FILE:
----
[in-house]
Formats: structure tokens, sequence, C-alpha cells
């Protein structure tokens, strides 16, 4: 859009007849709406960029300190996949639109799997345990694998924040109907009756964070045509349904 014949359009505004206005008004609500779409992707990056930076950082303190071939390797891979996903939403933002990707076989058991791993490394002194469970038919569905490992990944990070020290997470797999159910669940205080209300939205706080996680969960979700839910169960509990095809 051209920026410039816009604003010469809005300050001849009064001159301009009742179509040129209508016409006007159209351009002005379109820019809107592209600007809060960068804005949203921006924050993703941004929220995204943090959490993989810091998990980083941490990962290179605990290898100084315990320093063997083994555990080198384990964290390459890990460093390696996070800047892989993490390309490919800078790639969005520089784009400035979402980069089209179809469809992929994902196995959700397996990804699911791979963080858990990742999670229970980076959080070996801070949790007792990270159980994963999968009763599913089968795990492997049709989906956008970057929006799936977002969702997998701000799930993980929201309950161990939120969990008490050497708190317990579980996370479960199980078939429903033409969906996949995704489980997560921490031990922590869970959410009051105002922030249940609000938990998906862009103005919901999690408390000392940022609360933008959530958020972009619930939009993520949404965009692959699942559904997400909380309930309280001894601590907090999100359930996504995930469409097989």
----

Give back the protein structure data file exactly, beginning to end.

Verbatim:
[in-house]
Formats: structure tokens, sequence, C-alpha cells
């Protein structure tokens, strides 16, 4: 859009007849709406960029300190996949639109799997345990694998924040109907009756964070045509349904 014949359009505004206005008004609500779409992707990056930076950082303190071939390797891979996903939403933002990707076989058991791993490394002194469970038919569905490992990944990070020290997470797999159910669940205080209300939205706080996680969960979700839910169960509990095809 051209920026410039816009604003010469809005300050001849009064001159301009009742179509040129209508016409006007159209351009002005379109820019809107592209600007809060960068804005949203921006924050993703941004929220995204943090959490993989810091998990980083941490990962290179605990290898100084315990320093063997083994555990080198384990964290390459890990460093390696996070800047892989993490390309490919800078790639969005520089784009400035979402980069089209179809469809992929994902196995959700397996990804699911791979963080858990990742999670229970980076959080070996801070949790007792990270159980994963999968009763599913089968795990492997049709989906956008970057929006799936977002969702997998701000799930993980929201309950161990939120969990008490050497708190317990579980996370479960199980078939429903033409969906996949995704489980997560921490031990922590869970959410009051105002922030249940609000938990998906862009103005919901999690408390000392940022609360933008959530958020972009619930939009993520949404965009692959699942559904997400909380309930309280001894601590907090999100359930996504995930469409097989």